- General Hardee's despatch of the 3d of March to General Johnston. -- his despatch of the 4th. -- failure to follow General Beauregard's instructions. -- General Hampton forms a junction with General Hardee on the 10th. -- General Hardee retires towards Averysboroa. -- General Sherman's entire Army marching on Goldsboroa. -- General Johnston at Smithfield. -- is attacked on the 15th, near Averysboroa, by two Federal Corps. -- enemy repulsed. -- General Hardee falls back towards Smithfield. -- General Johnston determines to attack General Sherman's exposed flank. -- battle of Bentonville. -- success of the Confederates. -- distinguished conduct of troops of the Army of Tennessee. -- number of General Johnston's troops at the battle of Bentonville. -- Confederate loss. -- probable loss of the enemy. -- junction on the 24th of Generals Sherman and Schofield. -- General Beauregard repairs to Smithfield on the 25th. -- on the 26th he returns to Raleigh. -- his various telegrams, suggestions, and orders. -- General Johnston's despatch to him of the 30th of March. -- General Beauregard declines the command of Western Virginia and East Tennessee. -- various and contradictory reports of threatened raids by Stoneman's and Grierson's commands. -- General Beauregard determines to repair to Greensboroa.
On the 3d of March, General Hardee, from Cheraw, S. C., forwarded this telegram to General Johnston:
‘The enemy changed position yesterday, advanced on Chesterfield Courthouse, and crossed Thompson's Creek, above that point, late in the afternoon. I am evacuating Cheraw, and shall move to Rockingham, where I hope to receive your instructions. General Butler thinks army of Sherman is moving on this place, or on Rockingham.’On the next day (4th), from Rockingham, he telegraphed General Johnston as follows:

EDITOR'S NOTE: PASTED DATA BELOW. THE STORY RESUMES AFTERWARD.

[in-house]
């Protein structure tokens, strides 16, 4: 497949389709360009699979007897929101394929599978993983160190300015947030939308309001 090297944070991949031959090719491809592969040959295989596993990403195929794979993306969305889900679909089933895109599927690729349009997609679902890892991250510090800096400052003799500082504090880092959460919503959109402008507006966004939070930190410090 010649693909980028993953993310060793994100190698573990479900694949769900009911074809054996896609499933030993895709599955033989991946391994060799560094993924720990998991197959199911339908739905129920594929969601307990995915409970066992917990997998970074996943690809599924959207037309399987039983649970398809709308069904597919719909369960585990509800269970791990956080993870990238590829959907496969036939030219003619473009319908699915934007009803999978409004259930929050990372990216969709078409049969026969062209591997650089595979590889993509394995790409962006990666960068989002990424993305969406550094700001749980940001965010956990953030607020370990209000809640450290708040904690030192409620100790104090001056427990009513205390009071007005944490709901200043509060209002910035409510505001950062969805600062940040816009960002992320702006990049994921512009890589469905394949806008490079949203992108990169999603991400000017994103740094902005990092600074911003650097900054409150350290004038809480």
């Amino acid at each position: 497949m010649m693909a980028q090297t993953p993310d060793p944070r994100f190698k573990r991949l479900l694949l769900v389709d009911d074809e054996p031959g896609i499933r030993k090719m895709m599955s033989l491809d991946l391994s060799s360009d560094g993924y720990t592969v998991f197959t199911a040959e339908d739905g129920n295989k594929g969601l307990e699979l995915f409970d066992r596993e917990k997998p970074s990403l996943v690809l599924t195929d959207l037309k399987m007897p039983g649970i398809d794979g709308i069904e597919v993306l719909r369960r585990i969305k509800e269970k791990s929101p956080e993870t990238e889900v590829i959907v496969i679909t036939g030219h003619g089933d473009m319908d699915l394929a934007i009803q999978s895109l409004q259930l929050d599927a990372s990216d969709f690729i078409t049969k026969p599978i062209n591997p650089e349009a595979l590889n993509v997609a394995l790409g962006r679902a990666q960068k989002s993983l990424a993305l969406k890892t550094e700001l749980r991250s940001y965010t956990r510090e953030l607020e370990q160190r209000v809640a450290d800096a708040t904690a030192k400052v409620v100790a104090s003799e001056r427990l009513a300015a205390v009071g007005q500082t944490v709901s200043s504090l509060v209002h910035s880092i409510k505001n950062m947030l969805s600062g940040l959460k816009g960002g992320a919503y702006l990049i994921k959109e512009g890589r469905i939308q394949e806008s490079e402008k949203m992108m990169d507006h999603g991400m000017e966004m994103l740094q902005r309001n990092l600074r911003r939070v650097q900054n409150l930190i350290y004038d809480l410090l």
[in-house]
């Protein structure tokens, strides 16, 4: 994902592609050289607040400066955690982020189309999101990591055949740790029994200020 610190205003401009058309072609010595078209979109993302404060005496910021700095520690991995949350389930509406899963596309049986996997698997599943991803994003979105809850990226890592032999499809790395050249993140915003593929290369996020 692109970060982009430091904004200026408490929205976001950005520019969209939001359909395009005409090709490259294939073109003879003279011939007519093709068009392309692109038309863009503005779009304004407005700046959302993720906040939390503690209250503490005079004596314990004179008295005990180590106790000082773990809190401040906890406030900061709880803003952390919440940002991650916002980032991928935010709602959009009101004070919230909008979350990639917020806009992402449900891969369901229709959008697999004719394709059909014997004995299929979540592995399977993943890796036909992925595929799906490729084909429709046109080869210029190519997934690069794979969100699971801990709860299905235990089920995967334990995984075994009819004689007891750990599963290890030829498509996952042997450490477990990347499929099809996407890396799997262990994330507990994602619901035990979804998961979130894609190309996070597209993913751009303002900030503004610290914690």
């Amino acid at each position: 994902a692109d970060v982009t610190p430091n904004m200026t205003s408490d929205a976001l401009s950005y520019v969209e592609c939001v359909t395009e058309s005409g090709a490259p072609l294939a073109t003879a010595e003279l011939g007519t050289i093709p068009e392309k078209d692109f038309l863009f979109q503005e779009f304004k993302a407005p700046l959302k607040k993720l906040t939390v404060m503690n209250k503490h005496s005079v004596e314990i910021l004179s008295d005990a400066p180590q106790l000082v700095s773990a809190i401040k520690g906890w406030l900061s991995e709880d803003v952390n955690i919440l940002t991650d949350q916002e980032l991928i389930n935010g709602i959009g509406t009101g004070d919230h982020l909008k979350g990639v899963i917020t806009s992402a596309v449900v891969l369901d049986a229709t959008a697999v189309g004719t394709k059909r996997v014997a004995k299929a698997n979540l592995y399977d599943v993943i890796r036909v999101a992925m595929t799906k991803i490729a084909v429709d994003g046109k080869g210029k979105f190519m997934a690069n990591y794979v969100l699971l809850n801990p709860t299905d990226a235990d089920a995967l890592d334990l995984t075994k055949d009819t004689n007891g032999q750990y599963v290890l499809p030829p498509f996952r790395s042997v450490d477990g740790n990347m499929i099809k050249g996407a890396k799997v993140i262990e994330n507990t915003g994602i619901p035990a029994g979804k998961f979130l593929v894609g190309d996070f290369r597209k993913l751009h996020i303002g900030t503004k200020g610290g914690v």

The enemy pressed us closely yesterday morning, on leaving Cheraw, and it was with great difficulty that the bridge over the river was destroyed. It was, however, effectively destroyed; but the enemy succeeded in laying a pontoon, and at last accounts (9.30 this morning) had crossed a brigade. Most of my command will reach this place to-night. ‘I brought off all of the supplies that my transportation—which is in a wretched condition—could admit of. In obedience to General Beauregard's instructions of 24th ultimo, I shall move towards Greensboroa to-morrow. I had made arrangements to move by Fayetteville, but received a despatch from  General Bragg stating that Schofield was moving up the west bank of Cape Fear River. His despatch contradicting this report was not received until yesterday, when my troops and trains were moving on the Rockingham road, and I had ordered the destruction of all bridges on the Fayetteville road. Sherman, I think, will march to Fayetteville, to form a junction with Schofield and to obtain supplies.’General Hardee here refers to General Beauregard's instructions of the 24th of February, but omits all mention of those of the 26th, which were full and explicit, and intended to meet every exigency which might arise.1 made a great mistake in not adhering to them, as he himself must have seen, before his forces reached Rockingham. Much time and many supplies would have been saved had he adopted the course marked out for him. General Beauregard, in several despatches to General Johnston, frankly—and, we think, properly—censured General Hardee's failure to follow his instructions. He even sent him a direct order to march at once on Fayetteville, if possible; and if not, on Raleigh.2 Owing to unavoidable delays and high-water General Hampton and the cavalry with him could only form a junction with General Hardee, at or near Fayetteville, on the 10th of March, just before the enemy crossed the Cape Fear River, at Cedar Creek, Fayetteville, and Elliott's Ferry, seven miles above. On the 11th the troops under General Bragg were on their way to Goldsboroa from Kinston, where the Federals had been strongly reinforced from Wilmington. They had been beaten, on the 8th, by General Bragg, with Hill's and Hoke's forces, and suffered a loss of about fifteen hundred prisoners and three field-pieces, exclusive of a large number of killed and wounded. It was a creditable affair to the handful of Confederates who took part in it, and we must say that Major-General Cox and the three Federal divisions under him displayed lack of vigor in their resistance. General Hardee now retired towards Averysboroa, leaving a brigade behind Silver Creek, to hold the enemy in check. This force was subsequently withdrawn, and replaced by dismounted cavalry, which occupied the slight works there thrown up by the infantry. On the 14th the enemy attacked the works sharply, but was repulsed, and fell back about four miles. There he was reported to have received supplies, by the river, from Wilmington.  General Beauregard was anxious that General Johnston should now immediately concentrate his forces against Schofield, and defeat him before he could effect his junction with the main body of General Sherman's army. Circumstances and the views of the General commanding, which, in that respect, differed from those of General Beauregard, prevented the execution of the suggested movement. On the 15th of March, General Sherman's entire army had crossed Cape Fear River, and was on its march to Goldsboroa. His four corps advanced in the following manner: the 17th on the right, the 15th next in order, the 14th and 20th on the left, with the cavalry in close supporting distance to that flank. General Johnston, believing that the enemy might be inclined to move on Raleigh as well as on Goldsboroa, had collected a portion of his forces at Smithfield, while General Hardee was on his way from Fayetteville to Raleigh, with part of his cavalry on the road leading to Raleigh, and part of it on the Goldsboroa road. On the 16th, at a point five miles south of Averysboroa, He was attacked by the two Federal corps under General Slocum and by Kilpatrick's cavalry. General Hardee had posted his force in two lines. On the first was formed Colonel Alfred Rhett's brigade of Regulars, from the defences of Charleston, supported by a battalion of light artillery and some of Hampton's cavalry. That line was attacked by Jackson's division, a part of Ward's, and by a portion of Kilpatrick's cavalry, in two successive assaults and a movement in front and flank. After repulsing with slaughter two attacks and maintaining the front line for several hours, the command fell back to the second line, which General Hardee held, driving back the enemy. General Sherman speaks of this defence as ‘stubborn.’ Our loss was computed at five hundred. That of the enemy, according to prisoners' accounts, amounted to thirty-two hundred. General Sherman, in his ‘Memoirs,’ gives the casualties on the Federal side at ‘twelve officers and sixty-five men killed, and four hundred and seventy-seven men wounded; a serious loss,’ he adds, ‘because every wounded man had to be carried in an ambulance.’3 General Johnston, in his ‘Narrative of Military Operations,’ criticises General Sherman's report, and says that if his soldiers were ‘driven back repeatedly  by a fourth of their numbers, with a loss so utterly insignificant,’ then ‘General Sherman's army had been demoralized.’4 General Hardee, now fearing an attempt to turn his left, and knowing his incapacity to resist the odds against him, fell back, in the night, towards Smithfield. On the day of this occurrence, and with a view to avoid all misunderstanding among subordinate commanders, General Beauregard was officially announced as second in command to General Johnston. The latter's telegrams to General Beauregard, dated March 20th, 21st, and 23d, speak of the encounter with the enemy at Bentonville, and give the various incidents of that fight—the last of the war, in the east—and one which was much to the honor of the Confederates. Taking advantage of the fact that General Sherman's left wing was at some distance from the right, General Johnston, on the morning of the 19th, determined to strike a blow while he had the chance to do so. Of that determination, and of the manner in which it was carried out, General Sherman says: